He said: ‘Fines for non-attendance have always been a last resort for head teachers and schools.’    

On the crunch issue of whether teachers should wear masks, Mr Gibb said the current guidance against doing so will remain in place. 

He said: ‘We are always led by the scientific advice. What the current advice is is that if a school puts in place the measures that are in the guidance that we issued in early July, all of the hygiene pleasures I have been talking about, then masks are not necessary for staff or pupils.’

Asked if he believed the guidance could change, he said: ‘We always listen to whatever the current advice is from Public Health England, the chief medical officers, we always adhere to that advice.’

Unison is one a number of unions who have called for teachers to be allowed to wear a mask or face covering.

‘It’s still unclear why government guidance won’t allow them, when they’re recommended for other workplaces,’ the union said.  

Public Health England data showed the partial reopening of schools before the summer holidays resulted in just one in 23,000 children catching coronavirus.  

Some 70 children tested positive out of more than 1.6 million who were in class, with many confirmed as having the disease actually being asymptomatic.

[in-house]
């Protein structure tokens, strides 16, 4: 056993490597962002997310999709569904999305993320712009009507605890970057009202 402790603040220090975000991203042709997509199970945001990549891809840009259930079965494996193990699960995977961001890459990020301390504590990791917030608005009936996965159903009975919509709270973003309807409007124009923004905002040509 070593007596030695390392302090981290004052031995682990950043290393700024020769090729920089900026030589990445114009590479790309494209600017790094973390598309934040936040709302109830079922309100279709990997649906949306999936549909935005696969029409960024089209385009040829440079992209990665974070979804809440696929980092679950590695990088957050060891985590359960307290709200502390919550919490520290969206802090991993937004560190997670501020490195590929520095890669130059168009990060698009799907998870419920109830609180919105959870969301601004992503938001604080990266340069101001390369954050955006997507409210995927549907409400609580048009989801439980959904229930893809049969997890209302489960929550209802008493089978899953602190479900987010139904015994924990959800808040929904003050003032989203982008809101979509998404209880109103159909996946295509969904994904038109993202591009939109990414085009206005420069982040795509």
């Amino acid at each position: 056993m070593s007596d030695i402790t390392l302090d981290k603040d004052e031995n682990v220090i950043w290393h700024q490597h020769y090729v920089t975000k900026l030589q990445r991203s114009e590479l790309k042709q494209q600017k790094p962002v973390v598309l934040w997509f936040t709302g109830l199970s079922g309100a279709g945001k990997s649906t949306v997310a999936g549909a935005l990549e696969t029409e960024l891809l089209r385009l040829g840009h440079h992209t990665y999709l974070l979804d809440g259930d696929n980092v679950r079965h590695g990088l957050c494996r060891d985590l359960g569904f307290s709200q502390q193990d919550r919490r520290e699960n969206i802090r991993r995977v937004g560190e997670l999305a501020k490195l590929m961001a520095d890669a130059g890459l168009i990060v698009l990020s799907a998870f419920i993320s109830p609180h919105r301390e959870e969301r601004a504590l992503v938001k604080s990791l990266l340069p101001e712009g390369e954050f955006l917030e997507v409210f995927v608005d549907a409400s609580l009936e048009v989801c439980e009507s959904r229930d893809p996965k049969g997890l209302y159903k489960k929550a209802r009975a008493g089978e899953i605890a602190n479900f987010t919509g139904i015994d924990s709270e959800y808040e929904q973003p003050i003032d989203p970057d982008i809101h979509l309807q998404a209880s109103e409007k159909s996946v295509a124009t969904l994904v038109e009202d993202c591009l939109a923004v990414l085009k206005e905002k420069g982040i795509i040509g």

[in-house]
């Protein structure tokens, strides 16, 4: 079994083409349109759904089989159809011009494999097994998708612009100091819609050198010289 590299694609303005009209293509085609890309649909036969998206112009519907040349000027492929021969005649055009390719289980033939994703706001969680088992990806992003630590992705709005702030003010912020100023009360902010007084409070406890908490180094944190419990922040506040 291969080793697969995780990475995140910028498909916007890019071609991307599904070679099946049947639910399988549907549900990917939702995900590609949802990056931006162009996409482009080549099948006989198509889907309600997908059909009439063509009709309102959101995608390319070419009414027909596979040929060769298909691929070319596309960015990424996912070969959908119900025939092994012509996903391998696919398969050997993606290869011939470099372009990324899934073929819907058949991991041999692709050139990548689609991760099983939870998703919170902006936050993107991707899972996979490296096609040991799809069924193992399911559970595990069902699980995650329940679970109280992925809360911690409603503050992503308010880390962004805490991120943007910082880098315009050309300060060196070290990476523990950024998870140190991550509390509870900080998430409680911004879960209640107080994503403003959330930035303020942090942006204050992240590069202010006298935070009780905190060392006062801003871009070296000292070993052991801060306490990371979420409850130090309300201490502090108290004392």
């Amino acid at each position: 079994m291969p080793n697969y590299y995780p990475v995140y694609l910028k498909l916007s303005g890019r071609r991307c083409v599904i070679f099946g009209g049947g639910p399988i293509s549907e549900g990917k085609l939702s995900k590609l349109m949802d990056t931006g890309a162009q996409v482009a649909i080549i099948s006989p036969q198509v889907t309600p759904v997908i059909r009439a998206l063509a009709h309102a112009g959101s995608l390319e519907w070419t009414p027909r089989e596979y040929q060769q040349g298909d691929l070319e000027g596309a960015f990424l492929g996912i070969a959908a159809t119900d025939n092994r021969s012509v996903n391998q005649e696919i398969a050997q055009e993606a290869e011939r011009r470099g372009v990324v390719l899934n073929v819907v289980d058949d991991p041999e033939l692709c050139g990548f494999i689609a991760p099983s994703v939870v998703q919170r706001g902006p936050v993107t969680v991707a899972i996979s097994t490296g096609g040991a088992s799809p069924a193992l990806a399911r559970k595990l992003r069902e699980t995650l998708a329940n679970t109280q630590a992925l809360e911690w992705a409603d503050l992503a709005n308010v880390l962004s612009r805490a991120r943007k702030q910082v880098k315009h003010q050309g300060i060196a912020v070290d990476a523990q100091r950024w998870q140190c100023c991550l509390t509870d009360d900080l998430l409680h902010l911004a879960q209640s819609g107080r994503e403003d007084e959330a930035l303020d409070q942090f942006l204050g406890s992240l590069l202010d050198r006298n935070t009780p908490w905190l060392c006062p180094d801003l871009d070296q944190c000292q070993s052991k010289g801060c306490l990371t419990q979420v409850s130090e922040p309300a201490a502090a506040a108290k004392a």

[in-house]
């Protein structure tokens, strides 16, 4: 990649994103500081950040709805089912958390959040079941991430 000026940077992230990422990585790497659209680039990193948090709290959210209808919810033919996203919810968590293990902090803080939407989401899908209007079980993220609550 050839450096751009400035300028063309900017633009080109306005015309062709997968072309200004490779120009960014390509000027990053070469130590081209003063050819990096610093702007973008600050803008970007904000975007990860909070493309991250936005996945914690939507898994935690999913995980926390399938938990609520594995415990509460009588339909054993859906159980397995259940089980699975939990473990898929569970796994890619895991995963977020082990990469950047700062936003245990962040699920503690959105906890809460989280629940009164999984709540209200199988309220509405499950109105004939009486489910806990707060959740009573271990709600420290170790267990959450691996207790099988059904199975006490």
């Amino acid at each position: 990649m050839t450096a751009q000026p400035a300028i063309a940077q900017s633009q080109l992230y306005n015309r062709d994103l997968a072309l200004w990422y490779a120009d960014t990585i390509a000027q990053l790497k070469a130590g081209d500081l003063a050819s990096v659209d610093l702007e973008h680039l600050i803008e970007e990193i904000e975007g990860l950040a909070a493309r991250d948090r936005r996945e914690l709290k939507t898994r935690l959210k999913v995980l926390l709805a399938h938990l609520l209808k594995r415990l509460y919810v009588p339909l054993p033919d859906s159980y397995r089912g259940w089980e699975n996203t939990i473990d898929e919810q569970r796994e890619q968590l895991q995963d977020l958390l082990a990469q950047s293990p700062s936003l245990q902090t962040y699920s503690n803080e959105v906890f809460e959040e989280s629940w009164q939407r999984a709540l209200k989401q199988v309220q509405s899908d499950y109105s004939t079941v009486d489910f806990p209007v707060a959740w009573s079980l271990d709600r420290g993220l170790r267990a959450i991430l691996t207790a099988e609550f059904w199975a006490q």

But some 128 staff members tested positive, with most transmission believed to have taken place between adults. 

However, while staff are more likely to be infected than pupils they are no more likely to be infected than the general population.

The Government’s handling of the schools return, and last week’s debacle over A-level and GCSE results, has sparked Tory MP fury. 

Sir Iain Duncan Smith, the former Conservative leader, told The Telegraph schools and parents needed a ‘clear message’ that it is ‘completely safe to return’. 

‘They have left it very late and the debacle of exam results means parents don’t trust the Government any more,’ he said.

Sir Iain urged Mr Johnson to ‘lead, galvanising his inner Churchill’ in order to reverse the Government’s fortunes.       

Mr Johnson is urging parents to send their children back to school and in a video posted on his Twitter account this morning, he said it is ‘absolutely vital’ that classes restart full time across England next week. 

‘It is vital for their education, it is vital for their welfare, it is vital for their physical and indeed their mental wellbeing, so let’s make sure all pupils get back to school at the beginning of September,’ he said. 

‘I think parents are genuinely still a bit worried about their children contracting coronavirus. 

‘All I can say is the risks are very, very, very small that they will even get it but then the risks that they will suffer from it badly are very, very, very, very, very small indeed.’ 

The PM had said in a statement issued overnight that there is a ‘moral duty to reopen schools to all pupils safely’.

The UK’s chief medical officers yesterday issued a joint statement seeking to reassure parents that it is safe to send their children back to school.

They said ‘very few, if any’ children and teenagers would come to long-term harm from the virus solely by attending school, while there was a ‘certainty’ of harm from not returning.   

Labour leader Sir Keir Starmer said Mr Johnson’s commitment to get all children back to school was at ‘serious risk’ after a ‘week of chaos’ over exam results.